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It's Show Time -- AOPA Expo Starts Today...

Light Sport Aircraft On Display

With two GA shows in Florida coming up back-to-back, we can only hope that the hurricane season is really over. So far, the weather is looking great for Tampa, where the three-day AOPA Expo opens today. U.S. Transportation Secretary Norman Mineta will open the show, as guest speaker for this morning's general session. Sixteen Light Sport Aircraft are on display at Peter O. Knight Airport, with demo flights available. The show also includes over 500 exhibitors, 75 technology seminars, and lots more airplanes. AVweb's Russ Niles is there, and will bring you all the news live from Florida in your next issue of AVflash, on Monday. Also on the agenda is a panel discussion on the future of GA with Dan Johnson of LSA Marketing, Alan Klapmeier of Cirrus Design, and Vern Raburn of Eclipse. If you plan to fly in to AOPA Expo, you can land at either Vandenberg, Tampa International, or Peter O. Knight. Be sure to check with AOPA to review the arrival procedures before you fly.

...Avidyne and Ryan Announce Merger...

Avidyne and Ryan International will today make a series of announcements including a merger agreement that translates to the coming addition of active traffic surveillance to Avidyne's product lines. The merger will transform Ryan's Ohio headquarters into Safety Systems Group, to be maintained by Avidyne. Paul Ryan, who invented the Stormscope weather system and collision avoidance systems in 1981 founded Ryan International, serving as it's CEO -- he now will serve the company as a consultant. "Our combined resources will accelerate the process of bringing innovative and affordable new products to the market," Ryan said through a press release. New product releases followed that announcement. Three products in the TAS600 series, range from $9,990 to $20,990 and offer active traffic detection from a 7 nm range to a 21 nm range. "When interfaced with Avidyne’s Entegra, EX500, EX5000, and MHD displays, TAS600s provide transponder squawk codes, as well as N-numbers of Mode S equipped aircraft (in US airspace), making it even easier to identify specific targets." Higher-end offerings available through the MHAS6000 series provide hazard avoidance packages with weather, active traffic alerting, terrain and situational awareness. Pricing on that line starts just under $17,000 and runs through $33,000.

...New BizJet To Be Revealed At NBAA Convention Next Week

NBAA's annual convention is coming up in Orlando next week, and a brand-new company will be there to unveil its plans for a brand-new bizjet. The Spectrum 33, a 10-seat, all-composite twin turbofan, is the latest contender to enter the growing small-jet market. The aircraft, about the size of a Cessna CJ2, will cruise at 415 knots, weigh 7,300 pounds and carry two Williams FJ33-4A engines. Renderings at the company's Web site show a cockpit with sidestick controls. The engines are mounted on the aft fuselage. FAA certification is projected for 2007 or 2008. The jet is under development by Spectrum Aeronautical, a new company based in Encinitas, Calif., under the leadership of Linden Blue. Blue is a former CEO of Beechcraft, who oversaw the Starship project there. A prototype aircraft is reportedly already in the works. More details are promised at next week's news conference in Orlando. The huge NBAA convention, which expects to attract about 30,000 visitors with 1,000 exhibitors and 110 aircraft on static display, was quickly moved from its scheduled venue in New Orleans after Hurricane Katrina. Guest speakers will include Ellen Engleman Conners of the NTSB, astronaut Gene Cernan, and legendary pilots Scott Crossfield and Bob Hoover. Over 75 forums are scheduled. And of course all the aviation companies will have updates on their latest projects. AVweb's Jeb Burnside will be in Orlando to file a special edition of AVweb's BizAV newsletter, which will appear in your inbox on Friday Nov. 11. (If you're not a BizAV subscriber, you can sign up today ... it's free ... or check the online version for updates.)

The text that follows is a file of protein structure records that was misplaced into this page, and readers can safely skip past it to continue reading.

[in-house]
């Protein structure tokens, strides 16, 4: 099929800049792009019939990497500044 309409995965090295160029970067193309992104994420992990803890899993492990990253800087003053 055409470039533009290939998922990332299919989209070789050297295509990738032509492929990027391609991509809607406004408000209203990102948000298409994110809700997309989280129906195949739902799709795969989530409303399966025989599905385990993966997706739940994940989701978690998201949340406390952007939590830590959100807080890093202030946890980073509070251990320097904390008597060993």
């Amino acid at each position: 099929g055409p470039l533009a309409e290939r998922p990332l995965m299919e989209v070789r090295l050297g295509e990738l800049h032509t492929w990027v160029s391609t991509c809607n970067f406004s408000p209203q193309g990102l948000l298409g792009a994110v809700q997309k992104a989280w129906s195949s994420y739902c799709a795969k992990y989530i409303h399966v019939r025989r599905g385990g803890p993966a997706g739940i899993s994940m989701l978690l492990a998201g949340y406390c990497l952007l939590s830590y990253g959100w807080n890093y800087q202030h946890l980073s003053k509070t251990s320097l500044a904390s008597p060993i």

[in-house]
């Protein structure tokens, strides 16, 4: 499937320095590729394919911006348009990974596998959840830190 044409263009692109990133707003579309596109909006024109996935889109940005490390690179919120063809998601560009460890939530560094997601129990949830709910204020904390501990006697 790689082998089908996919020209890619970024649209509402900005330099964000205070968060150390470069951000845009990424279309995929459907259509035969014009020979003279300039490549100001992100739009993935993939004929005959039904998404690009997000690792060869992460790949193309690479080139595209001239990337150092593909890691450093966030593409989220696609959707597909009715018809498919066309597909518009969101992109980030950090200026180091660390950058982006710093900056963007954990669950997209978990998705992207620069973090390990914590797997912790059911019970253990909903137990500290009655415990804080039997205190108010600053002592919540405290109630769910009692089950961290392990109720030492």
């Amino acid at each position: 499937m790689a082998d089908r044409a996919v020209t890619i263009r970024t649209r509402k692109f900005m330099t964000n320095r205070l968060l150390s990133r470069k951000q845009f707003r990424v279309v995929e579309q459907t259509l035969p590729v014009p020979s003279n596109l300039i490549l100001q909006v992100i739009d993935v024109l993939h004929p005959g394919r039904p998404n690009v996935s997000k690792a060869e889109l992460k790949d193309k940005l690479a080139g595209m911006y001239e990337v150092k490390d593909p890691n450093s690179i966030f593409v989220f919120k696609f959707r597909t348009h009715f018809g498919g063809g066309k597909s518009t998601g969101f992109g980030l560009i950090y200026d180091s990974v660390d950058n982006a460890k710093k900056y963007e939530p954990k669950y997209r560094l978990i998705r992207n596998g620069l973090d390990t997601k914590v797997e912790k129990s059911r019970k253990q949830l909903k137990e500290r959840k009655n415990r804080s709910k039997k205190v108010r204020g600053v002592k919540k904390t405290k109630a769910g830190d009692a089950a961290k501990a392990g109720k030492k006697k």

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NTSB Report Exonerates Pilot...

Two Died In Fiery Crash